In Parliament, Bill C-42 - the Public Safety Act, or An Act to Amend the Aeronautics Act - would seal the deal at home, putting Canada's airspace under US control, too.
When the "no deep integration" cry was making the rounds of the Canadian blogosphere some years back, I didn't bite. (Some old posts here and here.) The fear of the US taking over Canada has a long and often well-founded history, but it seemed to me hyperbolic to claim that a trade deal would lead to Canada becoming the 51st state.
There are many reasons to oppose so-called "free" trade deals: they are usually free of labour laws and environmental protections, and they free your community of decent jobs. They are generally enacted without public consultation or debate - that is, outside of any kind of democratic structure - by governments more concerned with corporate profits than the people they supposedly serve.
But the language surrounding "no deep integration" seemed to me based more on fear than on reality. Take, for example, the "North American superhighway". Depending on who you ask, this would lead to Mexico taking over the US, or the US taking over Canada. In reality, it was a change in tariff and border laws on highways that already exist. What's more, I had only recently emigrated to Canada, and the nationalist tone of the "no deep integration" campaign struck a sour note for me.
But hyperbole and nationalism aside, I know a raw deal when I see one. And I know a Canadian Prime Minister who is a lackey to the US when I see one, too.
First, from the Council of Canadians.
Harper signs new security perimeter deal without consulting Canadians or Parliament
Late Friday afternoon, Prime Minster Stephen Harper announced he had unilaterally signed a deal with the United States government that some pundits have said is larger in scope than NAFTA.
The security perimeter deal, which Harper touted as being needed to further ease trade restrictions between the two countries, states that Canadian and U.S. governments will work “together within, at, and away from the borders of our two countries” to toughen security and promote trade.
In his comments following the announcement, Prime Minister Harper said the border plan is intended to “keep out terrorists and criminals,” “simplify regulations that hinder trade,” create “consistent inspection measures,” and to have “better management of our border” but not eliminate it.
The Council of Canadians has spoken out against this deal, which was reportedly negotiated in secret for six months with involvement from business groups, but not Parliament or public interest groups. While concrete details about the deal have been sparse, many concerns have already been raised about the implications of sharing security information with the U.S. Department of Homeland Security, the loss of sovereignty and trade-offs made to come to this agreement, and the degree to which any of the common measures being discussed will address the so-called “thickening” of the border.
"We've gone down this road before – it was called the Security and Prosperity Partnership – and North Americans rejected it," said Stuart Trew, Trade Justice Campaigner with the Council of Canadians. "The Harper government must disclose what terms it is negotiating with the Americans and open it to public and parliamentary scrutiny."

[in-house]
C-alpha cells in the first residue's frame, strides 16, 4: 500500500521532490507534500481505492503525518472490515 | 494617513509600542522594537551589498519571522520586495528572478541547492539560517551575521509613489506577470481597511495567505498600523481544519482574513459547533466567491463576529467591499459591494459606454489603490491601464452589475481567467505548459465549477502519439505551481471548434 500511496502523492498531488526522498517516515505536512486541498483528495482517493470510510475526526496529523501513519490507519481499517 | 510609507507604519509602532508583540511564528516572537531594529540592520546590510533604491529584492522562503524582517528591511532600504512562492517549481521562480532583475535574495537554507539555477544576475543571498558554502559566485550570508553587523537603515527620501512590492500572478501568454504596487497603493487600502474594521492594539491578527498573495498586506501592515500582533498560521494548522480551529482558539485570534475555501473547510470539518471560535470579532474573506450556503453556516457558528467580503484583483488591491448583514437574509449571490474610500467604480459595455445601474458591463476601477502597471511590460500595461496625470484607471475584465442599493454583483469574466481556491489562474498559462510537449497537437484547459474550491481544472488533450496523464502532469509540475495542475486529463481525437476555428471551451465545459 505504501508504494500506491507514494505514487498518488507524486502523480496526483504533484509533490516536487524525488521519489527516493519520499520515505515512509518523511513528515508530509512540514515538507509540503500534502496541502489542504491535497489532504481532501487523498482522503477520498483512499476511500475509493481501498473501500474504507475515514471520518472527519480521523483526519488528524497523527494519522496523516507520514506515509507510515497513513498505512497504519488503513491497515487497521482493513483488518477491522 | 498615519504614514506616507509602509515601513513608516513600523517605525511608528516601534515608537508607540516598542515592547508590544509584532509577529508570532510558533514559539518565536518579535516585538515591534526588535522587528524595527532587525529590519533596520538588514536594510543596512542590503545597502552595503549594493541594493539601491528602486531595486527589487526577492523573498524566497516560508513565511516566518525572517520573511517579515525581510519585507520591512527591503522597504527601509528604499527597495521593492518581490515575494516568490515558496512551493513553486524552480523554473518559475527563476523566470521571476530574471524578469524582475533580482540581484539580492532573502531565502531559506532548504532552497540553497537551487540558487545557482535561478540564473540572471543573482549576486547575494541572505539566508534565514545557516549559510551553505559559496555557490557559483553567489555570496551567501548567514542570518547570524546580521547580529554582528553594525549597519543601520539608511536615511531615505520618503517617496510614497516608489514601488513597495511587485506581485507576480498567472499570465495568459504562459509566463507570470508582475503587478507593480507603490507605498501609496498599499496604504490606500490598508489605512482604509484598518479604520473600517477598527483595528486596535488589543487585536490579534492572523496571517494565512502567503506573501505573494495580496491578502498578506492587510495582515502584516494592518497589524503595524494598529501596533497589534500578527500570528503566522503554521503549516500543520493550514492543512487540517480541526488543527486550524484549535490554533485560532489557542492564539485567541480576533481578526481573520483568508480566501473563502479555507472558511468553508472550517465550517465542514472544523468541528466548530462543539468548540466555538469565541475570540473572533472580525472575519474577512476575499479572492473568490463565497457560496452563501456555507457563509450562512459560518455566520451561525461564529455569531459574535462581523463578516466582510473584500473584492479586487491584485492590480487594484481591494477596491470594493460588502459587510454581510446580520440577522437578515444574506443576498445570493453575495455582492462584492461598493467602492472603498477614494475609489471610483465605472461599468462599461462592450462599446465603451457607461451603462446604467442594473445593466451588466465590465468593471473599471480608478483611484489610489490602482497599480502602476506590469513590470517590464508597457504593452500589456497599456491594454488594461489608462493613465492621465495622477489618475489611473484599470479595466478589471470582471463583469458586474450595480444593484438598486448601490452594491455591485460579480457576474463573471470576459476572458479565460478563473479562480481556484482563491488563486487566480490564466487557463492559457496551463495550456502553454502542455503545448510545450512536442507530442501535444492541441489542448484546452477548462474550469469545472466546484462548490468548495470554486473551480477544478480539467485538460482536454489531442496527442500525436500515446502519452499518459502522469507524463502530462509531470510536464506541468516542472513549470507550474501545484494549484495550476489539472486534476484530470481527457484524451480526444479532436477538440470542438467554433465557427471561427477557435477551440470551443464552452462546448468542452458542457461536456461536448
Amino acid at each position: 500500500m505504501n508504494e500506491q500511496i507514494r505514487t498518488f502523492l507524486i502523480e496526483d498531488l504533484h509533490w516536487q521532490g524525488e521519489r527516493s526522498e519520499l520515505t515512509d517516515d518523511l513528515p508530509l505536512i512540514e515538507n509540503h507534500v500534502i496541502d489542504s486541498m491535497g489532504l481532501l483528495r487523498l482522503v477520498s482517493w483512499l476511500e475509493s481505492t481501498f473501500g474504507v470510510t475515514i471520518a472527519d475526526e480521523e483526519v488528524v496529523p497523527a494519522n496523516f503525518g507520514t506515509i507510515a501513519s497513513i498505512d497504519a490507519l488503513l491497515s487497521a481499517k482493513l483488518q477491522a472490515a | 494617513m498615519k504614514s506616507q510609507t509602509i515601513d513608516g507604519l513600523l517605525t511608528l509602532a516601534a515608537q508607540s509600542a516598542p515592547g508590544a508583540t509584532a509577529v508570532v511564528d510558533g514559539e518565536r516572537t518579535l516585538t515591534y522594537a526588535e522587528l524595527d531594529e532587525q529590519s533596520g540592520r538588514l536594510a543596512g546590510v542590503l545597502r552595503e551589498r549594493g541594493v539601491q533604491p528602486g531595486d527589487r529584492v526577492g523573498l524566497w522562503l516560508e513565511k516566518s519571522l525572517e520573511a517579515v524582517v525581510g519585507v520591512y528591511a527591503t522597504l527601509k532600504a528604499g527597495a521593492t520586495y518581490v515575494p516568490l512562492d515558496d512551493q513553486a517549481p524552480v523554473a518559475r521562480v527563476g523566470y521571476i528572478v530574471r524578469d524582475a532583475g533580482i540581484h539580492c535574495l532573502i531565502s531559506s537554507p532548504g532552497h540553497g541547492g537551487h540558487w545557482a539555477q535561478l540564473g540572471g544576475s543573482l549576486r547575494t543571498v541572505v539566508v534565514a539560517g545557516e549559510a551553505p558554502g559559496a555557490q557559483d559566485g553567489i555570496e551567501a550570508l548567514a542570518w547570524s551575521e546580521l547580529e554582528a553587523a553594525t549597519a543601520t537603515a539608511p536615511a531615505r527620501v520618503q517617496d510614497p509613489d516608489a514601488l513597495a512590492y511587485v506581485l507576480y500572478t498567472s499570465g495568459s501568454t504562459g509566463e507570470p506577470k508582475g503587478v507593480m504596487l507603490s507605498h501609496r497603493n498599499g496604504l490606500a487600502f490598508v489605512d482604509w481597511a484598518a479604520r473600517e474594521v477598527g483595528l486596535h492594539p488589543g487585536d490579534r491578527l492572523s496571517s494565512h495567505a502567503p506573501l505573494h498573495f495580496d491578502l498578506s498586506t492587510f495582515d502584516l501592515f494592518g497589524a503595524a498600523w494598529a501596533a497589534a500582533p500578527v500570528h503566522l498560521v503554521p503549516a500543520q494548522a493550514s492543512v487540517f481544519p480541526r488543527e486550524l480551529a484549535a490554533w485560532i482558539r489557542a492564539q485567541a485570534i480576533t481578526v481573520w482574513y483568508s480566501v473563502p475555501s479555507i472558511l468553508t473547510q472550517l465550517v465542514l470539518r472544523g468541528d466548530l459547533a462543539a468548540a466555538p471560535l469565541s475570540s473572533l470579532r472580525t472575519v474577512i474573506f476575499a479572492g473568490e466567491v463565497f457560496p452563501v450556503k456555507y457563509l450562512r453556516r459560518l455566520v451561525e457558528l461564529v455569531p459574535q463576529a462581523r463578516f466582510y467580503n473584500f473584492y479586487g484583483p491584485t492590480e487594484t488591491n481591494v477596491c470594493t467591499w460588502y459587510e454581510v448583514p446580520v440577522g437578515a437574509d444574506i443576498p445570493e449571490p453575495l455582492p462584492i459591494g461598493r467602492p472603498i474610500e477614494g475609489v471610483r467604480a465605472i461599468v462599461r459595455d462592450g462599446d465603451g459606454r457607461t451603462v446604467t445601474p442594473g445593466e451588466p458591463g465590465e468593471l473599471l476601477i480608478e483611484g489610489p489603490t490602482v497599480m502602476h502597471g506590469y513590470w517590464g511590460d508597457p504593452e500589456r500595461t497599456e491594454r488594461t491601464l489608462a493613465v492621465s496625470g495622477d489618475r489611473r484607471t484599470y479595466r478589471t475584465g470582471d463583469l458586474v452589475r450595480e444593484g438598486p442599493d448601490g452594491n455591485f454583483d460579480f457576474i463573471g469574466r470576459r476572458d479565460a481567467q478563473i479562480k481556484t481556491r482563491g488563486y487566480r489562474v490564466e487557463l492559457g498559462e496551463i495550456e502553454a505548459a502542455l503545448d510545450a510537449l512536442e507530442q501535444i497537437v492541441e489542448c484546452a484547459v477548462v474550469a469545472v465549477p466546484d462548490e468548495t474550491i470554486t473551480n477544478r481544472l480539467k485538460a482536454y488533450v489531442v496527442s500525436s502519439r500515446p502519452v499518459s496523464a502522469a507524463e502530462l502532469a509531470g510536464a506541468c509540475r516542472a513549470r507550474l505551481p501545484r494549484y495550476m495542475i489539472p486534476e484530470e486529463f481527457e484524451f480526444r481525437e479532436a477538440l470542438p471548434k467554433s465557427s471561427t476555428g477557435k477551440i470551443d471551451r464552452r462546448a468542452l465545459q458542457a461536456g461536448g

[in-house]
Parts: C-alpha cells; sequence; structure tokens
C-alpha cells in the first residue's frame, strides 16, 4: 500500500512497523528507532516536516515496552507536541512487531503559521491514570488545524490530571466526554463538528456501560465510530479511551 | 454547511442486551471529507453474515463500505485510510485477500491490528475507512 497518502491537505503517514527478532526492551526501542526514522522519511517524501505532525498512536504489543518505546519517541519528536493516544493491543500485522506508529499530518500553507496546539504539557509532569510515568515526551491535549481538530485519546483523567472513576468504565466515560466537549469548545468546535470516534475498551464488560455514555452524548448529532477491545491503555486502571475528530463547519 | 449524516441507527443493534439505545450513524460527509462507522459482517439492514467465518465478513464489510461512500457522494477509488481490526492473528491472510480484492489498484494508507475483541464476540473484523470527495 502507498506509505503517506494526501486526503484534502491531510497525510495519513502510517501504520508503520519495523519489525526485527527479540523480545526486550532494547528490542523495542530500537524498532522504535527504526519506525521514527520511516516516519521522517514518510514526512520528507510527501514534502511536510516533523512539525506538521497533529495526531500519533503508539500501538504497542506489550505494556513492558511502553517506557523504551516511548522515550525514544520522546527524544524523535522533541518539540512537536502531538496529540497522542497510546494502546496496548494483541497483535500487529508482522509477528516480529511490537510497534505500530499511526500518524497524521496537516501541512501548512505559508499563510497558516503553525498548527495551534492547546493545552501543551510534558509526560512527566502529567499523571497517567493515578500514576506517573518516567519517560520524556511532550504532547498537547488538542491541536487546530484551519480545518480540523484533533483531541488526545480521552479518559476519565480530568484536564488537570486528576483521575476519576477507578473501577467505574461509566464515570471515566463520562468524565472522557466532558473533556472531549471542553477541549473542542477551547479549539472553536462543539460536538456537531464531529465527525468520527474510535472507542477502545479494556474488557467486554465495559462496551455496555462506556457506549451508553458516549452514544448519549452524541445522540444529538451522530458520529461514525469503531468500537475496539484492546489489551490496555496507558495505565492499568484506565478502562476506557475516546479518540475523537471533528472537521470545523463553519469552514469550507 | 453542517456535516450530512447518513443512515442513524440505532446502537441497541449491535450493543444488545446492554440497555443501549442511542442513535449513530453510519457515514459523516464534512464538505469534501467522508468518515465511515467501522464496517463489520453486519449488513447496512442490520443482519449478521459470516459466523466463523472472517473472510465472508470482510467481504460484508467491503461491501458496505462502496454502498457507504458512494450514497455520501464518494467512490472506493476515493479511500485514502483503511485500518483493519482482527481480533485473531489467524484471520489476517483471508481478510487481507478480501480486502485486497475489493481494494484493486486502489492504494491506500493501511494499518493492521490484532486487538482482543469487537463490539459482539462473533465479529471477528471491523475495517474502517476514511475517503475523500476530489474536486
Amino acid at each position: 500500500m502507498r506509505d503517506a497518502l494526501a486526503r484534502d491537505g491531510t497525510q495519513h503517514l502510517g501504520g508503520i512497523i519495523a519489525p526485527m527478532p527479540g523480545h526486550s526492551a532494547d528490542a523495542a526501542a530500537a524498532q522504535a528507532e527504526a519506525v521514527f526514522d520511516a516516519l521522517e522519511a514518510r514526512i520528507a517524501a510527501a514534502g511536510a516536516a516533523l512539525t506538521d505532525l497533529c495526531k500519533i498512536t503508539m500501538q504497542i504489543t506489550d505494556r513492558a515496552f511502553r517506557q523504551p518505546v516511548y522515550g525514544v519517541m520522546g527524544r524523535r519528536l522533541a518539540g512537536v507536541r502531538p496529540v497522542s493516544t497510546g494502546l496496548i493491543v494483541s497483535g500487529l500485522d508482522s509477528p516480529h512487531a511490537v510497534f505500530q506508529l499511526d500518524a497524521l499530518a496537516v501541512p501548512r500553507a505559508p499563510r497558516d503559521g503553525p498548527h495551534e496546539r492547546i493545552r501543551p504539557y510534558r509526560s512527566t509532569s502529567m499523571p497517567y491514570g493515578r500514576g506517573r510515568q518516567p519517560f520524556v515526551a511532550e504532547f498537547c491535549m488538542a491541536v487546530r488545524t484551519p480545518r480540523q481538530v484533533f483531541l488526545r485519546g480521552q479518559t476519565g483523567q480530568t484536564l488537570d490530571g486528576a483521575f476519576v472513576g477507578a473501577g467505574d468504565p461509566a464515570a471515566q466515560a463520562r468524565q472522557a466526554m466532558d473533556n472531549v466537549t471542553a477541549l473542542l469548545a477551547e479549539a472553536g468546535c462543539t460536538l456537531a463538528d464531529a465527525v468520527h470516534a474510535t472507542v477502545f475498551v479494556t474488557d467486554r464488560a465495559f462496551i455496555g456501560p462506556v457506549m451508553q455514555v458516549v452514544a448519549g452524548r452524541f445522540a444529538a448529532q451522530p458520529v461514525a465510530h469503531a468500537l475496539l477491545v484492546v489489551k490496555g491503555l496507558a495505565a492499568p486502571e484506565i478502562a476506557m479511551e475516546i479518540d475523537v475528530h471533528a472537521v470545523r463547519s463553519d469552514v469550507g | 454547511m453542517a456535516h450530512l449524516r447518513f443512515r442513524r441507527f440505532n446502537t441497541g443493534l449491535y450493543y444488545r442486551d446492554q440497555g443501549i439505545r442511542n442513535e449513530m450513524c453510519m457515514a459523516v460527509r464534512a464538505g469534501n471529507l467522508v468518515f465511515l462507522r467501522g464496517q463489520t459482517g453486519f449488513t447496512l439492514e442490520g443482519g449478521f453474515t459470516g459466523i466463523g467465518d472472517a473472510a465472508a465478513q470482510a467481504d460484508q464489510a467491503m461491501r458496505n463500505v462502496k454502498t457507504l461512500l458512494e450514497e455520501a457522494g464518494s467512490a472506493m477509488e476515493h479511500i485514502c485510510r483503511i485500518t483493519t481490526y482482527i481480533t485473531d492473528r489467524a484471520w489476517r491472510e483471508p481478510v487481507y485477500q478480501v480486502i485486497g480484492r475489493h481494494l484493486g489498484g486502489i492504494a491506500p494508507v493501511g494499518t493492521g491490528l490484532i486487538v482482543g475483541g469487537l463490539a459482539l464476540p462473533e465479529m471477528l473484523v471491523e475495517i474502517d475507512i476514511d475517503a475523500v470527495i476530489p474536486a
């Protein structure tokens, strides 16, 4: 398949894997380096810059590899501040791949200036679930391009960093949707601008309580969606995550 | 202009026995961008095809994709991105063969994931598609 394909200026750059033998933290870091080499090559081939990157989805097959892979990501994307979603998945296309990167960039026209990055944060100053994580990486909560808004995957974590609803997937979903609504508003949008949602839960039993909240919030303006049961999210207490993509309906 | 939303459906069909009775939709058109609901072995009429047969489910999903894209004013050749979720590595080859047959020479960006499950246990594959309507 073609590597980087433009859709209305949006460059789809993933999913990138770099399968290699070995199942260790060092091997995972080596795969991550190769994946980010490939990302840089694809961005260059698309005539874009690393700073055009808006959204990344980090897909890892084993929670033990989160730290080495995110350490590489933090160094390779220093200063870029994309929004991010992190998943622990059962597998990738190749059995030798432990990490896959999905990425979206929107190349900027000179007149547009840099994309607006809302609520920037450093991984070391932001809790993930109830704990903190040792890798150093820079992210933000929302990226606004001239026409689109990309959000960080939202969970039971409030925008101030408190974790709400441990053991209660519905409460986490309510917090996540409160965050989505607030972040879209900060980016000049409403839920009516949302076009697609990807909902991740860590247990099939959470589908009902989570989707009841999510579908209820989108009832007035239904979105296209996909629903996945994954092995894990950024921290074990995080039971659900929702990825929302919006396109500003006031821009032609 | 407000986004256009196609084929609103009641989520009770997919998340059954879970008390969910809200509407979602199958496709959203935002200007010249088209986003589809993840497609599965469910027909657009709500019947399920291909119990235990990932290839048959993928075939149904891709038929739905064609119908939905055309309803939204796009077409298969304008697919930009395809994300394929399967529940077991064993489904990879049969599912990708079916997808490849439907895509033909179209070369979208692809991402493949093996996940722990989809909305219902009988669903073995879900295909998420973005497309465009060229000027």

And on C-42, from Maclean's:
Please Uncle Sam, May We Enter Your Airspace?
We knew it was coming, but the way it’s being done is upsetting opposition politicians – not to mention raising a few ethical questions. As Canwest News Service reported this week, the federal government has quietly presented a bill in the House of Commons that would give U.S. officials final say over who can board aircraft in Canada if they are to fly through United States airspace – even though they are not landing in the U.S.
Bill C-42 allows airlines to pass on passenger information to “a foreign state” for flights over that country. The legislation is needed so that Canadian airlines comply with U.S. Homeland Security’s Secure Flight program, which requires airlines to submit personal information about passengers 72 hours before a flight’s departure. If the bill passes, passengers leaving Canada on one of the many flights that travel over U.S. airspace will have their name, birth date and gender subject to screening by U.S. officials. If you have the same name as someone on a no-fly list, you may be questioned, delayed or even barred from the flight. If your name doesn’t show up, you get your boarding pass.
Liberal transport critic Joe Volpe said Bill C-42 was introduced with no warning and no discussion with the opposition. Together, the opposition parties could vote down the legislation – a situation that could cause turmoil for air travel. “Canadian sovereignty has gone right out the window,” Liberal transport critic Joe Volpe told the Montreal Gazette in a recent interview. “You are going to be subject to American law.” NDP transport critic Dennis Bevington told Canwest that “We’re doing this without understanding what the threat assessment is. There’s no way that this is going to get an easy ride.”
Public outcry has killed bills and deals like this before. Here are a few actions you can take to add your voice.
* Sign a letter to Stephen Harper at the Council of Canadians website.
* Read the Canadian Civil Liberties Association's response to amendments to Bill C-42. The amendments don't go far enough: the bill must be killed.
* Write to your MP opposing Bill C-42. Find your MP by entering your postal code here (scroll down).
* Educate your friends and colleagues about Bill C-42. Email the Council of Canadians link asking people to sign the letter.
* Get rid of this *&@#$! government!
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